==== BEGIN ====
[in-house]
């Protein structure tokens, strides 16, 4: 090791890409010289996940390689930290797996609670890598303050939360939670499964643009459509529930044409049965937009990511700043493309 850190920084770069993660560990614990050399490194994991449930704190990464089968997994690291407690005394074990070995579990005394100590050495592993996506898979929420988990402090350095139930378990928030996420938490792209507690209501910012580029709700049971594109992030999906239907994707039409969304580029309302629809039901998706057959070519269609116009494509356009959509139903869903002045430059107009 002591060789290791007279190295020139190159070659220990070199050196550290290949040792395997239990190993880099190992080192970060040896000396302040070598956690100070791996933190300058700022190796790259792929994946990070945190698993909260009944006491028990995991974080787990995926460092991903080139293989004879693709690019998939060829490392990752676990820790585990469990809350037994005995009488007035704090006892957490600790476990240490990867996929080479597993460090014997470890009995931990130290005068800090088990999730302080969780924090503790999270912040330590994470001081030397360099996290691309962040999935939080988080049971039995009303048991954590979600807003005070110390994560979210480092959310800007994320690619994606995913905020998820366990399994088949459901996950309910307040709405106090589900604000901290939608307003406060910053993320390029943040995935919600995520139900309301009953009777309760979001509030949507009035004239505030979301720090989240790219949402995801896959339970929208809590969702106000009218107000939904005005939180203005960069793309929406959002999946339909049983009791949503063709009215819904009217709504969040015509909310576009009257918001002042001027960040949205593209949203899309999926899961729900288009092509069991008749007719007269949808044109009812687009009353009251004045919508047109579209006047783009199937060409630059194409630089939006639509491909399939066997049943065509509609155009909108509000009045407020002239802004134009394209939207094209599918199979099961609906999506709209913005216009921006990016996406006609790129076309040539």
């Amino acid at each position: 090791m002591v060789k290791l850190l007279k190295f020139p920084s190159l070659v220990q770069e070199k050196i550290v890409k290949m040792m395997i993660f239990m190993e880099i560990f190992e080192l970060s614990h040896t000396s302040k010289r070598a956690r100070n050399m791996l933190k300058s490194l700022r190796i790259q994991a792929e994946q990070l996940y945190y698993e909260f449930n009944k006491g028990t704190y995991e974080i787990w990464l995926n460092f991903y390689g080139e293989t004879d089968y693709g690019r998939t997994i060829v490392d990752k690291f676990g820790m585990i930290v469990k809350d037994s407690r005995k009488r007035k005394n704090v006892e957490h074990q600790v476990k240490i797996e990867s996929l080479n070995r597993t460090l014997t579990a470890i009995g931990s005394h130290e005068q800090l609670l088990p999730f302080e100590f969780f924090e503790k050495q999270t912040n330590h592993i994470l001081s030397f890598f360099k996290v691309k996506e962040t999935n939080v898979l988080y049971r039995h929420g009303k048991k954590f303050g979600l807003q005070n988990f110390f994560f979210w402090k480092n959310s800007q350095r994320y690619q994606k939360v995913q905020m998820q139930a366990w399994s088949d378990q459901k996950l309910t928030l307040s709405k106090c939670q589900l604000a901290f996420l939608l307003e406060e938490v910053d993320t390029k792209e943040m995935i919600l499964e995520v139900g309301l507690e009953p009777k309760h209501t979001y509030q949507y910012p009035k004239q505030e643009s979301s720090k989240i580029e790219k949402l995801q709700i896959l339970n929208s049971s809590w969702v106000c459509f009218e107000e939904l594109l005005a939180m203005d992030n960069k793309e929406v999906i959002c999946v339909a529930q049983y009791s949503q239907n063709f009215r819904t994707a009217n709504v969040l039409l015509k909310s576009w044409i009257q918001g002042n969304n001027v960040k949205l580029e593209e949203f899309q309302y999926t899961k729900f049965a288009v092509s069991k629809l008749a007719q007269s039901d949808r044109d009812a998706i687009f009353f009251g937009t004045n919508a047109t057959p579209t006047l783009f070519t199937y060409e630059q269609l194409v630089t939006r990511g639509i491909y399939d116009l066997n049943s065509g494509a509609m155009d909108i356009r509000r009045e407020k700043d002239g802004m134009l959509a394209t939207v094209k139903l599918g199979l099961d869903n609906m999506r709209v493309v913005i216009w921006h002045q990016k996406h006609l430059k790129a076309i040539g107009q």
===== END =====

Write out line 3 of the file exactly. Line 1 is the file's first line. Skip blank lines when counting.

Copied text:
């Amino acid at each position: 090791m002591v060789k290791l850190l007279k190295f020139p920084s190159l070659v220990q770069e070199k050196i550290v890409k290949m040792m395997i993660f239990m190993e880099i560990f190992e080192l970060s614990h040896t000396s302040k010289r070598a956690r100070n050399m791996l933190k300058s490194l700022r190796i790259q994991a792929e994946q990070l996940y945190y698993e909260f449930n009944k006491g028990t704190y995991e974080i787990w990464l995926n460092f991903y390689g080139e293989t004879d089968y693709g690019r998939t997994i060829v490392d990752k690291f676990g820790m585990i930290v469990k809350d037994s407690r005995k009488r007035k005394n704090v006892e957490h074990q600790v476990k240490i797996e990867s996929l080479n070995r597993t460090l014997t579990a470890i009995g931990s005394h130290e005068q800090l609670l088990p999730f302080e100590f969780f924090e503790k050495q999270t912040n330590h592993i994470l001081s030397f890598f360099k996290v691309k996506e962040t999935n939080v898979l988080y049971r039995h929420g009303k048991k954590f303050g979600l807003q005070n988990f110390f994560f979210w402090k480092n959310s800007q350095r994320y690619q994606k939360v995913q905020m998820q139930a366990w399994s088949d378990q459901k996950l309910t928030l307040s709405k106090c939670q589900l604000a901290f996420l939608l307003e406060e938490v910053d993320t390029k792209e943040m995935i919600l499964e995520v139900g309301l507690e009953p009777k309760h209501t979001y509030q949507y910012p009035k004239q505030e643009s979301s720090k989240i580029e790219k949402l995801q709700i896959l339970n929208s049971s809590w969702v106000c459509f009218e107000e939904l594109l005005a939180m203005d992030n960069k793309e929406v999906i959002c999946v339909a529930q049983y009791s949503q239907n063709f009215r819904t994707a009217n709504v969040l039409l015509k909310s576009w044409i009257q918001g002042n969304n001027v960040k949205l580029e593209e949203f899309q309302y999926t899961k729900f049965a288009v092509s069991k629809l008749a007719q007269s039901d949808r044109d009812a998706i687009f009353f009251g937009t004045n919508a047109t057959p579209t006047l783009f070519t199937y060409e630059q269609l194409v630089t939006r990511g639509i491909y399939d116009l066997n049943s065509g494509a509609m155009d909108i356009r509000r009045e407020k700043d002239g802004m134009l959509a394209t939207v094209k139903l599918g199979l099961d869903n609906m999506r709209v493309v913005i216009w921006h002045q990016k996406h006609l430059k790129a076309i040539g107009q």